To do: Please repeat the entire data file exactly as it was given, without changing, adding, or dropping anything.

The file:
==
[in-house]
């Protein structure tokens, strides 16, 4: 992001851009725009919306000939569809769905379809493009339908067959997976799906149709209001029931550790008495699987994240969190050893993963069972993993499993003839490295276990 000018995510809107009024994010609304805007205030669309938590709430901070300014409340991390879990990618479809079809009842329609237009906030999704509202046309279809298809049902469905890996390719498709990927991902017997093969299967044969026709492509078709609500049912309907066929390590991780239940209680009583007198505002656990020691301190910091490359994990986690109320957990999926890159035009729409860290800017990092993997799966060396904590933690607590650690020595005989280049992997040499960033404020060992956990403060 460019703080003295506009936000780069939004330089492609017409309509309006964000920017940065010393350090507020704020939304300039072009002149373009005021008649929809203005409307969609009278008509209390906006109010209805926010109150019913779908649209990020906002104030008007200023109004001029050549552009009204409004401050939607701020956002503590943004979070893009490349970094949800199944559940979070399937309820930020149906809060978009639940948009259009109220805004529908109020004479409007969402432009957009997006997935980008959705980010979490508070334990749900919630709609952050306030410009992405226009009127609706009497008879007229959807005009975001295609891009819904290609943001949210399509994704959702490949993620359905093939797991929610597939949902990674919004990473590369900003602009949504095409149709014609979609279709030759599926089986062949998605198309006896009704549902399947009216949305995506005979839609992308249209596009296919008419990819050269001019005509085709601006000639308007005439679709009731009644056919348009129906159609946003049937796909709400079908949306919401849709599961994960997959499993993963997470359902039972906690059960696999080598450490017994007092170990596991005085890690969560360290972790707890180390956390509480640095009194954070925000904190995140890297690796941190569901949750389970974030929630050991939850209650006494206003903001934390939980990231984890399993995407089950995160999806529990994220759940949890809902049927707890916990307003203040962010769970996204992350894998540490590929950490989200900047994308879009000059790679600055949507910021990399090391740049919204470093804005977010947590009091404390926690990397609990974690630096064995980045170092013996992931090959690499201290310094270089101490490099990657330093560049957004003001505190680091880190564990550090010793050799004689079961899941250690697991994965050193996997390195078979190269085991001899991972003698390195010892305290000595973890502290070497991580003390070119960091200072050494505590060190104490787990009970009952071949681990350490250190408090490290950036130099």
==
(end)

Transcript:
[in-house]
């Protein structure tokens, strides 16, 4: 992001851009725009919306000939569809769905379809493009339908067959997976799906149709209001029931550790008495699987994240969190050893993963069972993993499993003839490295276990 000018995510809107009024994010609304805007205030669309938590709430901070300014409340991390879990990618479809079809009842329609237009906030999704509202046309279809298809049902469905890996390719498709990927991902017997093969299967044969026709492509078709609500049912309907066929390590991780239940209680009583007198505002656990020691301190910091490359994990986690109320957990999926890159035009729409860290800017990092993997799966060396904590933690607590650690020595005989280049992997040499960033404020060992956990403060 460019703080003295506009936000780069939004330089492609017409309509309006964000920017940065010393350090507020704020939304300039072009002149373009005021008649929809203005409307969609009278008509209390906006109010209805926010109150019913779908649209990020906002104030008007200023109004001029050549552009009204409004401050939607701020956002503590943004979070893009490349970094949800199944559940979070399937309820930020149906809060978009639940948009259009109220805004529908109020004479409007969402432009957009997006997935980008959705980010979490508070334990749900919630709609952050306030410009992405226009009127609706009497008879007229959807005009975001295609891009819904290609943001949210399509994704959702490949993620359905093939797991929610597939949902990674919004990473590369900003602009949504095409149709014609979609279709030759599926089986062949998605198309006896009704549902399947009216949305995506005979839609992308249209596009296919008419990819050269001019005509085709601006000639308007005439679709009731009644056919348009129906159609946003049937796909709400079908949306919401849709599961994960997959499993993963997470359902039972906690059960696999080598450490017994007092170990596991005085890690969560360290972790707890180390956390509480640095009194954070925000904190995140890297690796941190569901949750389970974030929630050991939850209650006494206003903001934390939980990231984890399993995407089950995160999806529990994220759940949890809902049927707890916990307003203040962010769970996204992350894998540490590929950490989200900047994308879009000059790679600055949507910021990399090391740049919204470093804005977010947590009091404390926690990397609990974690630096064995980045170092013996992931090959690499201290310094270089101490490099990657330093560049957004003001505190680091880190564990550090010793050799004689079961899941250690697991994965050193996997390195078979190269085991001899991972003698390195010892305290000595973890502290070497991580003390070119960091200072050494505590060190104490787990009970009952071949681990350490250190408090490290950036130099």